Michael Martone speaks at UIndy for Kellogg Writers

by Robbie Hadley | Business Manager
Published: Last Updated on

Writer Michael Martone visited the University of Indianapolis to a reading from his fiction as a part of the Kellogg Writers Series on Oct. 7. Martone has written 12 novels and is a professor of English at the University of Alabama, where he teaches creative writing.  Although the event was a late addition to the calendar, many students attended. Christian Blanco, a sophomore creative writing major, was one of the students.

“I really enjoyed it [the reading],” Blanco said.  “Michael Martone was a very cool and funny person. So as a result, his reading was cool and funny, too.”

One of the fiction pieces that Martone read was inspired by a section of the website nerve.com. The website has a section where authors write erotic fiction on topics never before been explored. Martone’s piece was centered on someone and a thermostat. He had explained that he decided to write the story after stumbling on the site.

“I thought it was cool that he just had this attitude that was like, ‘You know what? This will be funny, so I just want to write it,’” Blanco said. “Even if he wasn’t 100 percent sure, he just did it. That was the lesson that he ended up teaching us at the end.”

Zachary Lee, a senior creative writing major, was part of the team that organized the reading. He explained that Martone, who was born and raised in Fort Wayne, Ind., sets many of his stories in Indiana. One of his books, entitled “The Blue Guide to Indiana,” is a series of fictional stories that are presented as a travel guide. Most of the supposedly true stories are meant to shed light on the state and its culture, while simultaneously satirizing the popular “Blue Guide” series that gives sightseeing info for every state.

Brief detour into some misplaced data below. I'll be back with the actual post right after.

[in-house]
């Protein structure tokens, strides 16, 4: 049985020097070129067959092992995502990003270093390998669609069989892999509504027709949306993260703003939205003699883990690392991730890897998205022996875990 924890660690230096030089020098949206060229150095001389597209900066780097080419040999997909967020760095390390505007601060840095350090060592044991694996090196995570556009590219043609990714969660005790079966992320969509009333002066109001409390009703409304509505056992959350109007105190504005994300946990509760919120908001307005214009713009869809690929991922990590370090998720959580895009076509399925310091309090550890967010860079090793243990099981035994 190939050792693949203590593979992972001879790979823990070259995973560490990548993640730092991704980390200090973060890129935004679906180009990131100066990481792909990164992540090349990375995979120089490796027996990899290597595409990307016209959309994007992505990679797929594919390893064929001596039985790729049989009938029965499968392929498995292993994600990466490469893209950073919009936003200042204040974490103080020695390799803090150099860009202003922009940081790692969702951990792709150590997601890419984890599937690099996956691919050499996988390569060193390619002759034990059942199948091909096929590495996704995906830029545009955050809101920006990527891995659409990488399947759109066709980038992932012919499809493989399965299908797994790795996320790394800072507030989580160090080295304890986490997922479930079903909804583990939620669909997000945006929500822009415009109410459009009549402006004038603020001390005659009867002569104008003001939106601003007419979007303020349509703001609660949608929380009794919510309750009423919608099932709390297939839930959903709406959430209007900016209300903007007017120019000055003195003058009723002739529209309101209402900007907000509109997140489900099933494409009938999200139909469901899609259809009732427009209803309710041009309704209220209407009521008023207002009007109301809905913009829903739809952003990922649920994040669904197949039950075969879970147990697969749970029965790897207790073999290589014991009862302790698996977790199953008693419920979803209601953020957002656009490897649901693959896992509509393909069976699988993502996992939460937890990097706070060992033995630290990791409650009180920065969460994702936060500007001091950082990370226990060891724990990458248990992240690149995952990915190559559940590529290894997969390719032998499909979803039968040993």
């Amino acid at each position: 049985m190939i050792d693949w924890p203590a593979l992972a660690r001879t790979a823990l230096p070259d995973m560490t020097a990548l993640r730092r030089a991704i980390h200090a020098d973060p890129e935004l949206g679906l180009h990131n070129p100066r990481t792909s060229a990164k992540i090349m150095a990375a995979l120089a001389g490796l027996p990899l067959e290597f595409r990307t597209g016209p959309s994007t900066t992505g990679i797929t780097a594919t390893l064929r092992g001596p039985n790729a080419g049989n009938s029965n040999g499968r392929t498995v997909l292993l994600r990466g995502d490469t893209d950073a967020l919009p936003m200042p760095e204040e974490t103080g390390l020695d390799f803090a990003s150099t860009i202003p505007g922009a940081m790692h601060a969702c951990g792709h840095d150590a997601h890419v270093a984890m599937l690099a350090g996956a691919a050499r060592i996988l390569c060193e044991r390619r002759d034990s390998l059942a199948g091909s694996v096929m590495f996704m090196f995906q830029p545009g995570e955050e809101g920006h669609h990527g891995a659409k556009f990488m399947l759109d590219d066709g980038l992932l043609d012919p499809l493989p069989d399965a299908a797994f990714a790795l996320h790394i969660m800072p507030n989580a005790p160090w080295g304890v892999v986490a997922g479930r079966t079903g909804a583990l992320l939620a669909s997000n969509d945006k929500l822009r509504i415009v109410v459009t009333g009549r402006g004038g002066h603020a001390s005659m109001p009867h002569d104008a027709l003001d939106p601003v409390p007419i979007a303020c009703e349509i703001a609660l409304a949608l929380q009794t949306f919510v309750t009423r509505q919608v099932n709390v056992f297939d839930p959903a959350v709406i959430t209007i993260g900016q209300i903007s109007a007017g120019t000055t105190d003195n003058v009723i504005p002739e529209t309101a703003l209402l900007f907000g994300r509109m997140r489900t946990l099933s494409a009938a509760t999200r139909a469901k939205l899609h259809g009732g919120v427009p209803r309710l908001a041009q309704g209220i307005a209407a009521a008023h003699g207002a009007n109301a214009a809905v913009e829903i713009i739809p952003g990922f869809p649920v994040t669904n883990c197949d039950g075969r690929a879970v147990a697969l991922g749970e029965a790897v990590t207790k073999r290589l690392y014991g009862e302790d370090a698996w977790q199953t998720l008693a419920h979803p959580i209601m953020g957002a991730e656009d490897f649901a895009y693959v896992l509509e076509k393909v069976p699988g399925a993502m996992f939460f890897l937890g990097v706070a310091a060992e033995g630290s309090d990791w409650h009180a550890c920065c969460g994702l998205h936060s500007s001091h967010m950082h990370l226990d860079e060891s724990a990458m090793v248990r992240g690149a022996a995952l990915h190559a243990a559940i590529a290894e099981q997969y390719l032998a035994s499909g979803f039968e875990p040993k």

“He really shows people what you can do with living in a terrible place like Indiana,” Lee said.  “Almost everything he writes is about Indiana.”

Lee explained that Martone has a unique writing style.

“His writing style is very humorous, but they [the stories] are sincere at the same time,” he said. “He isn’t afraid to reach certain boundaries and go really far over them. It is kind of like giving someone a cupcake, then pulling them close and stabbing them in the heart at the same time.”

Lee considered the event a big success.

“Almost every single seat in Schwitzer 010 was filled,” he said. “People were laughing all over. He was very funny and a great people person. He wasn’t afraid to go on tangents to make sure that everyone knew what was going on. It was just a great environment.”

The next event in the Kellogg Writers Series will be on Nov. 5, when  Jeffrey Condran will read.

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